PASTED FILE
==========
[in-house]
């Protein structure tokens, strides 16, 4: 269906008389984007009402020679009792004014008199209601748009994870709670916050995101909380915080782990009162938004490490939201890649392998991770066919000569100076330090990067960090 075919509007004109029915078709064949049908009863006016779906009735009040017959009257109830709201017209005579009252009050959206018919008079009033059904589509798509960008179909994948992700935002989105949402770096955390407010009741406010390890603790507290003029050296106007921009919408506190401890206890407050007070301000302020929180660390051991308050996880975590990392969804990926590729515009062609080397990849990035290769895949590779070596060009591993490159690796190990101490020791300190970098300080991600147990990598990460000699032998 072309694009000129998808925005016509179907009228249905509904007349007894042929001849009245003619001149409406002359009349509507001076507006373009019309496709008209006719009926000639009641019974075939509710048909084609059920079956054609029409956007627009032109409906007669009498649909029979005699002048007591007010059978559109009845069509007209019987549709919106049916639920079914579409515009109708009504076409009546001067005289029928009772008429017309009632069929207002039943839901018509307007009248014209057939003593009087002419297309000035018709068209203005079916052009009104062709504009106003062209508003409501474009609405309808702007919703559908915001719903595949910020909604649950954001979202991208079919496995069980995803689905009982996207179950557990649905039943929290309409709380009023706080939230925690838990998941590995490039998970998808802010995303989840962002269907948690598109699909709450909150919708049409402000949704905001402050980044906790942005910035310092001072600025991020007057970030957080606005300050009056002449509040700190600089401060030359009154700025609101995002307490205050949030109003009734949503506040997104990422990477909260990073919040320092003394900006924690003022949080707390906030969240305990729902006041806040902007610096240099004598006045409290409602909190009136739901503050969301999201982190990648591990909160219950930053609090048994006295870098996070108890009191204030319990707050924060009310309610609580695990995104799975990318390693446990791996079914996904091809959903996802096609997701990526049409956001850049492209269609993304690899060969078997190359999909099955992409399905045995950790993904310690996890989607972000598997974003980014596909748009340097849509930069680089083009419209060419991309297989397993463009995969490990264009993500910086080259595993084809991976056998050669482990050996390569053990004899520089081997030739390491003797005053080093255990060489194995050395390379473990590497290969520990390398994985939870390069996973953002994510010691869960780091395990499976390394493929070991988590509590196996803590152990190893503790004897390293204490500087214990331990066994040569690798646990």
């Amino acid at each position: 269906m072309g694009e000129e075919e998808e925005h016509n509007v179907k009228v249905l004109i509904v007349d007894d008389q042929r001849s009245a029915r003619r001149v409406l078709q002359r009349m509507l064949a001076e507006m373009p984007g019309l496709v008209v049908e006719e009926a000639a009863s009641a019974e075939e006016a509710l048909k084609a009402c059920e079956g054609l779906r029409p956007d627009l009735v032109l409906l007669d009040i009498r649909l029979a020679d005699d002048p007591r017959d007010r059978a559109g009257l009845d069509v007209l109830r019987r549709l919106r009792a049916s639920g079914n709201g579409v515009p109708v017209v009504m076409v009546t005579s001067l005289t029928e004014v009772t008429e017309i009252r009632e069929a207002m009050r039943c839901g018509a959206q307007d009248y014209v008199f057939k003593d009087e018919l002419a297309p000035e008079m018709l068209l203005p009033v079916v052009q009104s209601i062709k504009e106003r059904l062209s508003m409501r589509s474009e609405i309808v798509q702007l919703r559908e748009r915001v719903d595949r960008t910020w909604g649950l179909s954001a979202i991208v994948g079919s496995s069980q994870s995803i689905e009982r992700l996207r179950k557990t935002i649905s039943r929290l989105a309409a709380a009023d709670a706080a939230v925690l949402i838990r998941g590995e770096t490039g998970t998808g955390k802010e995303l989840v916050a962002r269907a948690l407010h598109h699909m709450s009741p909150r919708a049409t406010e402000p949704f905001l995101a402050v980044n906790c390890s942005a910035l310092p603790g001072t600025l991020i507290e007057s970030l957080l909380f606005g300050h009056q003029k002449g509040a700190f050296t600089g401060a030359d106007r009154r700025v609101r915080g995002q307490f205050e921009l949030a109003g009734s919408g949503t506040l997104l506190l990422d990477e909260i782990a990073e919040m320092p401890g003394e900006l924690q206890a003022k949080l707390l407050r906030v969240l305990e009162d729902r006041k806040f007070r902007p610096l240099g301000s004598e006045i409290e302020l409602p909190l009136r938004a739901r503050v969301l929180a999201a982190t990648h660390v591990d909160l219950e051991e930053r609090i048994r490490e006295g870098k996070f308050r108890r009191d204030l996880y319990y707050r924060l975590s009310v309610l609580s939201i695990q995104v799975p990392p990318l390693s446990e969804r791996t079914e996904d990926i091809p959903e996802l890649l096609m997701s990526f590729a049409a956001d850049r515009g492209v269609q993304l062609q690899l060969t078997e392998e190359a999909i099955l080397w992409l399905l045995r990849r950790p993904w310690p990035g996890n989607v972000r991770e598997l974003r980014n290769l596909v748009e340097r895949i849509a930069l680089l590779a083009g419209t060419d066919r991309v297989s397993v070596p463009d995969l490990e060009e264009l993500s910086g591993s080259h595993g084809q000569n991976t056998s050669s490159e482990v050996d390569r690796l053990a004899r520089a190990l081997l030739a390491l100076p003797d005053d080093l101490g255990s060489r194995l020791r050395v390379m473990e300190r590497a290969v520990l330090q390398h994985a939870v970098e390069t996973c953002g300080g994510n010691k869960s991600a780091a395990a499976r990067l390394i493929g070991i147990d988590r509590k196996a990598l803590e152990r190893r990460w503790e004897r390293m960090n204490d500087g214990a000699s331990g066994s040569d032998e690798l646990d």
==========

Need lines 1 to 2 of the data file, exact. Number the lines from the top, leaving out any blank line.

[in-house]
């Protein structure tokens, strides 16, 4: 269906008389984007009402020679009792004014008199209601748009994870709670916050995101909380915080782990009162938004490490939201890649392998991770066919000569100076330090990067960090 075919509007004109029915078709064949049908009863006016779906009735009040017959009257109830709201017209005579009252009050959206018919008079009033059904589509798509960008179909994948992700935002989105949402770096955390407010009741406010390890603790507290003029050296106007921009919408506190401890206890407050007070301000302020929180660390051991308050996880975590990392969804990926590729515009062609080397990849990035290769895949590779070596060009591993490159690796190990101490020791300190970098300080991600147990990598990460000699032998 072309694009000129998808925005016509179907009228249905509904007349007894042929001849009245003619001149409406002359009349509507001076507006373009019309496709008209006719009926000639009641019974075939509710048909084609059920079956054609029409956007627009032109409906007669009498649909029979005699002048007591007010059978559109009845069509007209019987549709919106049916639920079914579409515009109708009504076409009546001067005289029928009772008429017309009632069929207002039943839901018509307007009248014209057939003593009087002419297309000035018709068209203005079916052009009104062709504009106003062209508003409501474009609405309808702007919703559908915001719903595949910020909604649950954001979202991208079919496995069980995803689905009982996207179950557990649905039943929290309409709380009023706080939230925690838990998941590995490039998970998808802010995303989840962002269907948690598109699909709450909150919708049409402000949704905001402050980044906790942005910035310092001072600025991020007057970030957080606005300050009056002449509040700190600089401060030359009154700025609101995002307490205050949030109003009734949503506040997104990422990477909260990073919040320092003394900006924690003022949080707390906030969240305990729902006041806040902007610096240099004598006045409290409602909190009136739901503050969301999201982190990648591990909160219950930053609090048994006295870098996070108890009191204030319990707050924060009310309610609580695990995104799975990318390693446990791996079914996904091809959903996802096609997701990526049409956001850049492209269609993304690899060969078997190359999909099955992409399905045995950790993904310690996890989607972000598997974003980014596909748009340097849509930069680089083009419209060419991309297989397993463009995969490990264009993500910086080259595993084809991976056998050669482990050996390569053990004899520089081997030739390491003797005053080093255990060489194995050395390379473990590497290969520990390398994985939870390069996973953002994510010691869960780091395990499976390394493929070991988590509590196996803590152990190893503790004897390293204490500087214990331990066994040569690798646990």